Email

kkoenen@hsph.harvard.edu

Email

cnievergelt@ucsd.edu

Email

kressler@mclean.harvard.edu

Ratanatharathorn A., Boks M.P., Maihofer A.X., , … Uddin M., Nievergelt C.M., Smith A.K. Epigenome-wide association of PTSD from heterogeneous cohorts with a common multi-site analysis pipeline. Am J Med Genet B Neuropsychiatr Genet (2017)

Background: Previous studies using candidate gene and genome-wide approaches have identified epigenetic
changes in DNA methylation (DNAm) associated with posttraumatic stress disorder (PTSD).

Methods: In this study, we performed an EWAS of PTSD in a cohort of Veterans (n = 378 lifetime PTSD cases and
135 controls) from the Translational Research Center for TBI and Stress Disorders (TRACTS) cohort assessed using
the Illumina EPIC Methylation BeadChip which assesses DNAm at more than 850,000 sites throughout the genome.
Our model included covariates for ancestry, cell heterogeneity, sex, age, and a smoking score based on DNAm at
39 smoking-associated CpGs. We also examined in EPIC-based DNAm data generated from pre-frontal cortex (PFC)tissue from the National PTSD Brain Bank (n = 72).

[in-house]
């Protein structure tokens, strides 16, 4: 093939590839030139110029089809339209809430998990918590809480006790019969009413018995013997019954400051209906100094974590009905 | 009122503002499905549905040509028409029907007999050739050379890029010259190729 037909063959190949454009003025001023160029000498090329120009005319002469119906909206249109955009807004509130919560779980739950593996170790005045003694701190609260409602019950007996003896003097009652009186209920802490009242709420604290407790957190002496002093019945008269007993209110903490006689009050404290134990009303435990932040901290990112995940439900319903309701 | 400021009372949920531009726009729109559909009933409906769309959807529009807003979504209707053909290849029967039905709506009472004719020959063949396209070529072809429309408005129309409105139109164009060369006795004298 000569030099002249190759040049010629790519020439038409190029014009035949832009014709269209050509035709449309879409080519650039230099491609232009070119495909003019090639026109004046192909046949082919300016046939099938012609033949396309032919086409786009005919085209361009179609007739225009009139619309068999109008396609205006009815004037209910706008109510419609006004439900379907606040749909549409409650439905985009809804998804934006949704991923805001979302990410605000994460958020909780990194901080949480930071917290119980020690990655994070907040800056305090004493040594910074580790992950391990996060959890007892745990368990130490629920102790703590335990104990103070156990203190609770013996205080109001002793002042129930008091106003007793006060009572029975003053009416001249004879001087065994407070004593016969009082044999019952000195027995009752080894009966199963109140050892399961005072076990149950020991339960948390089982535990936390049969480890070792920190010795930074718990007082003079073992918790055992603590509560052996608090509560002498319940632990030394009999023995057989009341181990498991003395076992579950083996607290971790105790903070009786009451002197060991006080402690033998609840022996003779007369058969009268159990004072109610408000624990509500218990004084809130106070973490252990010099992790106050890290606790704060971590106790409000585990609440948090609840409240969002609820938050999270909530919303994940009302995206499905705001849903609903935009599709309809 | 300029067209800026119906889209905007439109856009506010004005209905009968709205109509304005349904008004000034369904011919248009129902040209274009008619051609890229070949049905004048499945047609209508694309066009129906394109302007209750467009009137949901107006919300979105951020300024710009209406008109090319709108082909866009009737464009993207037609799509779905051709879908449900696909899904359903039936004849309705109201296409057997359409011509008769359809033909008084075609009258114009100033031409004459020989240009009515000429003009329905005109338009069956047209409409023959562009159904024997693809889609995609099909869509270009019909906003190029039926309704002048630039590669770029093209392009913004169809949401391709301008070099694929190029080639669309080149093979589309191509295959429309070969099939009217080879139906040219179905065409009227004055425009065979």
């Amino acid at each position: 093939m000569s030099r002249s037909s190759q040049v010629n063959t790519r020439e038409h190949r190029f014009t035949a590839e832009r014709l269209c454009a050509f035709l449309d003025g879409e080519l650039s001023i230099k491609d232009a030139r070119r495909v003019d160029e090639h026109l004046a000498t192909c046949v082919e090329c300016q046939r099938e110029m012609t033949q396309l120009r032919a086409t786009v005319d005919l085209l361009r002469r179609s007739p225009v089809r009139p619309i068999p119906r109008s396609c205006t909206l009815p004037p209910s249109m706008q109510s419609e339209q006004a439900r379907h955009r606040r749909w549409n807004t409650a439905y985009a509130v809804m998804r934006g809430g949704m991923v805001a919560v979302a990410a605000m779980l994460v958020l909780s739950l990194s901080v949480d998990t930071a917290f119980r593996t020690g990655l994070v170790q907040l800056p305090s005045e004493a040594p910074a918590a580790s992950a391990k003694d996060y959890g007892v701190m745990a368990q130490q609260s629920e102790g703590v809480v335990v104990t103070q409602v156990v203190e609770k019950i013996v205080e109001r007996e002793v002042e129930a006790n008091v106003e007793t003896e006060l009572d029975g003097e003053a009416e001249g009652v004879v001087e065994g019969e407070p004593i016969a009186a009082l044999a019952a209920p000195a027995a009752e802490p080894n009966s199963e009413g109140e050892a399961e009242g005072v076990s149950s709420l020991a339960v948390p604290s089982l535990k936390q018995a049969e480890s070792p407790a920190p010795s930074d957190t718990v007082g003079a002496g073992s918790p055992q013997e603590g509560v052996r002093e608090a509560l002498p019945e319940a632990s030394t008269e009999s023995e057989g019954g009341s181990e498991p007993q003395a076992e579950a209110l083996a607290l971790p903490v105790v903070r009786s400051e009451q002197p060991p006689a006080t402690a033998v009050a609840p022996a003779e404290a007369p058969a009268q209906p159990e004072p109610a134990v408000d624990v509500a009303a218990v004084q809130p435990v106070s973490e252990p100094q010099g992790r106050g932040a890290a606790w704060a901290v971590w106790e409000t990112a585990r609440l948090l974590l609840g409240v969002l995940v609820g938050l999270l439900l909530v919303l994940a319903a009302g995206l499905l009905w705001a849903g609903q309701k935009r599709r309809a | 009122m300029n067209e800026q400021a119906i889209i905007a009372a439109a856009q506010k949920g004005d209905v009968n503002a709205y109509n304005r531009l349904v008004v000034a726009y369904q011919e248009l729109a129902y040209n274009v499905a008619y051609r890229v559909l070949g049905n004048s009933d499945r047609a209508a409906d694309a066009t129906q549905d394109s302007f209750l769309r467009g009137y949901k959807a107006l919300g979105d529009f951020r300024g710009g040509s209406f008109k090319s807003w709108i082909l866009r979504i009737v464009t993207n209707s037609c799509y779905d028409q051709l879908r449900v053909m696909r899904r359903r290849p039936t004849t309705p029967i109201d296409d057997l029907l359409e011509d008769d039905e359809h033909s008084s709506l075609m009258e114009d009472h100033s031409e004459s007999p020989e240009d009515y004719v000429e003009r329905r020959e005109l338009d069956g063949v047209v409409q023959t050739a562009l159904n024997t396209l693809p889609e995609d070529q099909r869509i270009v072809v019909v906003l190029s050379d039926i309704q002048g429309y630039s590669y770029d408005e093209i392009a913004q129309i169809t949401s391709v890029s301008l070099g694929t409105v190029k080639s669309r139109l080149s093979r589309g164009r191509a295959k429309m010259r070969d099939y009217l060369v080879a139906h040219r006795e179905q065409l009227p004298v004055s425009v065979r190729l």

Results: The analysis of blood samples yielded one genome-wide significant association with PTSD at cg19534438
in the gene G0S2 (p = 1.19 × 10-7, padj = 0.048). This association was replicated in an independent PGC-PTSD-EWAS consortium meta-analysis of military cohorts (p = 0.0024). We also observed association with the smoking-related locus cg05575921 in AHRR despite inclusion of a methylation-based smoking score covariate (p = 9.16 × 10-6), which replicates a previously observed PGC-PTSD-EWAS association (Smith et al. 2019), and yields evidence consistent with a smoking-independent effect. The top 100 EWAS loci were then examined in the PFC data. One of the bloodbased PTSD loci, cg04130728 in CHST11, which was in the top 10 loci in blood, but which was not genome-wide significant, was significantly associated with PTSD in brain tissue (in blood p = 1.19 × 10-5, padj = 0.60, in brain, p = 0.00032 with the same direction of effect). Gene set enrichment analysis of the top 500 EWAS loci yielded several significant overlapping GO terms involved in pathogen response, including “Response to lipopolysaccharide” (p =6.97 × 10-6, padj = 0.042).

Conclusions: The cross replication observed in independent cohorts is evidence that DNA methylation in
peripheral tissue can yield consistent and replicable PTSD associations, and our results also suggest that that some
PTSD associations observed in peripheral tissue may mirror associations in the brain.

Read the full paper here.

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